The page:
Here's what a recent grad's LinkedIn profile should look like
Employers don't want to hire college kids; they want to recruit young professionals. And one of the best ways to show you're the latter – even when you're still green – is to build a professional presence on LinkedIn. After all, it's the world's largest online professional network, which, according to its website, is accruing more than two new members per second. You should be one of these new members, showing off what a catch you are to the 364 million-plus professionals on LinkedIn.
How do you stand out as one in a million – rather, 3.6 million? The first step is creating a stellar profile. Start here:
Write a compelling headline. Your headline is the text below your name and above your location. It's "the most important piece of real estate on your entire LinkedIn profile," writes millennial workplace expert Lindsay Pollak in her book, "Becoming the Boss: New Rules for the Next Generation of Leaders." Along with your photo, this headline is the first item recruiters, hiring managers and other professional contacts will see – so use these 120 characters wisely.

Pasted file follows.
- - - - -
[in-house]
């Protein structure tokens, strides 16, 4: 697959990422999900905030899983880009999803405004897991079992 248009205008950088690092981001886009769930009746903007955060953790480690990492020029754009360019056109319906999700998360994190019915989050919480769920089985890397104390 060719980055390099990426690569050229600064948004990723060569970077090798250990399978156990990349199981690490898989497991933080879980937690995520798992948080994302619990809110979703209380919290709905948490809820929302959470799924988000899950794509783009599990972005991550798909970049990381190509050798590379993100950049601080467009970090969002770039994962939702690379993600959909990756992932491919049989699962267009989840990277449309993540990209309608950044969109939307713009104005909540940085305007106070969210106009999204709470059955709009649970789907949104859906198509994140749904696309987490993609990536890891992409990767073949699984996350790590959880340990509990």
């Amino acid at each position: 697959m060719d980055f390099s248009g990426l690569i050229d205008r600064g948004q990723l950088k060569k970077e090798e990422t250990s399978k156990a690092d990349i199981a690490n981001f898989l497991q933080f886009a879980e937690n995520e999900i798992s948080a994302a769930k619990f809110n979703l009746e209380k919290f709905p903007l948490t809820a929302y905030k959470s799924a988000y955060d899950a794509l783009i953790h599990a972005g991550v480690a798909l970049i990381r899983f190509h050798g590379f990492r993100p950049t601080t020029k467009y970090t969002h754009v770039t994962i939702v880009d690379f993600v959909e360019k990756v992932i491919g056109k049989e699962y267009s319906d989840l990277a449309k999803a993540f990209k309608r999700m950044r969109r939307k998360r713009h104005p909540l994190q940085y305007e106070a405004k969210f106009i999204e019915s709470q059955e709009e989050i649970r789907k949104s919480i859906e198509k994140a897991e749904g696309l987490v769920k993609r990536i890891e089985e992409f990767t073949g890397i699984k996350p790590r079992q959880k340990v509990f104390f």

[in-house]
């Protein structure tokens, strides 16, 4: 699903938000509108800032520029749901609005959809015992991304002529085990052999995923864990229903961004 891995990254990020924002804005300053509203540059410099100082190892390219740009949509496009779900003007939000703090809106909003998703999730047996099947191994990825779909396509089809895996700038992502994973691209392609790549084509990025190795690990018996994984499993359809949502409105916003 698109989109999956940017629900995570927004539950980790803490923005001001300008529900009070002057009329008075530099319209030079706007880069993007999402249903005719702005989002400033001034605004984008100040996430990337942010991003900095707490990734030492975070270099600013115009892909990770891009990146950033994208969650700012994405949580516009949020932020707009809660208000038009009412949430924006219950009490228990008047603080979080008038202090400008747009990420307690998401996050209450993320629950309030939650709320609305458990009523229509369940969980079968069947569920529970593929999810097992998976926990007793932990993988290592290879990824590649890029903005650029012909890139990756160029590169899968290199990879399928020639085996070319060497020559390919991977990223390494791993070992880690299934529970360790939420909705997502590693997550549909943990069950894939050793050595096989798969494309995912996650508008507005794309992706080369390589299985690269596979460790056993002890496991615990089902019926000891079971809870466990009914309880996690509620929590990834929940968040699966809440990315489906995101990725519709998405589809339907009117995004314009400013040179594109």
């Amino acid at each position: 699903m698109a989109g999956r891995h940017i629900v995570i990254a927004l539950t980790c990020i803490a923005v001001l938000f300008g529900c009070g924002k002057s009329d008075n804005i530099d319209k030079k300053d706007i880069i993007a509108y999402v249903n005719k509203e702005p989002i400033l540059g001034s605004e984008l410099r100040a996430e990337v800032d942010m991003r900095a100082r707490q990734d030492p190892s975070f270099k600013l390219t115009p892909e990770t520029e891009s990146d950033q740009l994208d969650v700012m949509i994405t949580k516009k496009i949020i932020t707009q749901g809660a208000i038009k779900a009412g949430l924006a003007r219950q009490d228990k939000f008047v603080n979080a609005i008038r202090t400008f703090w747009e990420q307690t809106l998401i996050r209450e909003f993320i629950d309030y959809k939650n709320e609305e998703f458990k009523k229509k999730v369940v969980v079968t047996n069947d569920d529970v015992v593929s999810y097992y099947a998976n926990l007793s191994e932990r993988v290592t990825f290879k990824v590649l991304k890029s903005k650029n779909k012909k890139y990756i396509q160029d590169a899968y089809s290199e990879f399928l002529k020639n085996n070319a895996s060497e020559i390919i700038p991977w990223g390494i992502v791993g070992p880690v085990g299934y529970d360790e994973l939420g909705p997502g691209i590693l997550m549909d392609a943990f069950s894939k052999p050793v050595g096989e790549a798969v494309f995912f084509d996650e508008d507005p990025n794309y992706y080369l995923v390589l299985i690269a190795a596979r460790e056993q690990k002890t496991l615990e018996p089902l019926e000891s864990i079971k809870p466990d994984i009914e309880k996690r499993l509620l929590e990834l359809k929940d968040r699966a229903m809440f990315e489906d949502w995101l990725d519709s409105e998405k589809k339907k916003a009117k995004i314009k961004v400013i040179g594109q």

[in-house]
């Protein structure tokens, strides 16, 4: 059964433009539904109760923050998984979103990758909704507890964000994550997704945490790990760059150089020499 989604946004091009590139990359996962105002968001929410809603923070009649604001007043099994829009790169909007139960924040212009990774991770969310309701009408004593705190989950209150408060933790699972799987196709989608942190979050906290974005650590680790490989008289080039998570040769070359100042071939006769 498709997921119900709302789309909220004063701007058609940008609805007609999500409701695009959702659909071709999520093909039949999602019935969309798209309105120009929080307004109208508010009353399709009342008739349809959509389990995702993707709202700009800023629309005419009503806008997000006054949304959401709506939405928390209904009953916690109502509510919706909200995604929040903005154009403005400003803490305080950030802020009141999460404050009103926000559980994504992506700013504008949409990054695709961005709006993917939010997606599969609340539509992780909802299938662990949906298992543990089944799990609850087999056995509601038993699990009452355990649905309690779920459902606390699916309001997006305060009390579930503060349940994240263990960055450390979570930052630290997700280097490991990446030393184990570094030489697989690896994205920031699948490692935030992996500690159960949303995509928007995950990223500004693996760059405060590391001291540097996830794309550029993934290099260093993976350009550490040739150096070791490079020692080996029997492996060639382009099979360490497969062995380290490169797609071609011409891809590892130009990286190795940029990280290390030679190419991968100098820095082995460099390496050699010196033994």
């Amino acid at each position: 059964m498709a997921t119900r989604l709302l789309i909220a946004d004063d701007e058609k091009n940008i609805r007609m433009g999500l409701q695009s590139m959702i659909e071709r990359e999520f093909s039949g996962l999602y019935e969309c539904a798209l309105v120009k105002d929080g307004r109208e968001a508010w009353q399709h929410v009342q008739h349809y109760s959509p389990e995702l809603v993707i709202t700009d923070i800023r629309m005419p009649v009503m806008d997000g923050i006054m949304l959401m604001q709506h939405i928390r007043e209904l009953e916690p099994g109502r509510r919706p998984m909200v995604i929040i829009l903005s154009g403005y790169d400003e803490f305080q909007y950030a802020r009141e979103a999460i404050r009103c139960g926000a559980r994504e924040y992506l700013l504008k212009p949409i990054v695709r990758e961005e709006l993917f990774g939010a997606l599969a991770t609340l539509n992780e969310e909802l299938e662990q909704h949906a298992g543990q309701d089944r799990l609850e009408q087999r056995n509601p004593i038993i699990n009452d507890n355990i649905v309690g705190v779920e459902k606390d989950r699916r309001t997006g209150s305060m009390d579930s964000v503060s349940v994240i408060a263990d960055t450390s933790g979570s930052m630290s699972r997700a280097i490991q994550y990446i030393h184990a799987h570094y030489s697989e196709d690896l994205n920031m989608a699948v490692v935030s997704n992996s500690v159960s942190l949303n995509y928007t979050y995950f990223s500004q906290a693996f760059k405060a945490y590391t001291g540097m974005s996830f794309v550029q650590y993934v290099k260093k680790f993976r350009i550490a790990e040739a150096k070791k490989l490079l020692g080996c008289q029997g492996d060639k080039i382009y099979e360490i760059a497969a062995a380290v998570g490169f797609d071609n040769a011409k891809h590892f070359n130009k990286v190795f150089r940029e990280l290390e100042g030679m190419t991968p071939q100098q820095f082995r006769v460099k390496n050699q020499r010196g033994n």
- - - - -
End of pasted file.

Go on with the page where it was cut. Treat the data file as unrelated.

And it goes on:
Catherine Fisher, senior director of corporate communications at LinkedIn, suggest this template for a headline: "what you're doing now" plus "what you hope to do." She gives a few examples: "2015 USC Grad Seeking Entertainment Marketing Position," "Marketing Grad and Social Media Branding Specialist Seeking Internship" or, if you're still in school, "Econ Major and Aspiring Financial Analyst" If you get stuck, Pollak advises looking at the profiles of other people in your industry whom you admire. How do they describe themselves in their headlines?
Upload a professional photo. Great news: Potential employers are searching LinkedIn for someone with your skill set and experience. Bad news: They don't want to hire a mysterious gray avatar. Upload a photo of you, alone, in at least semi-professional gear. Take this step, and your profile will be 14 times more likely to be viewed, Fisher says.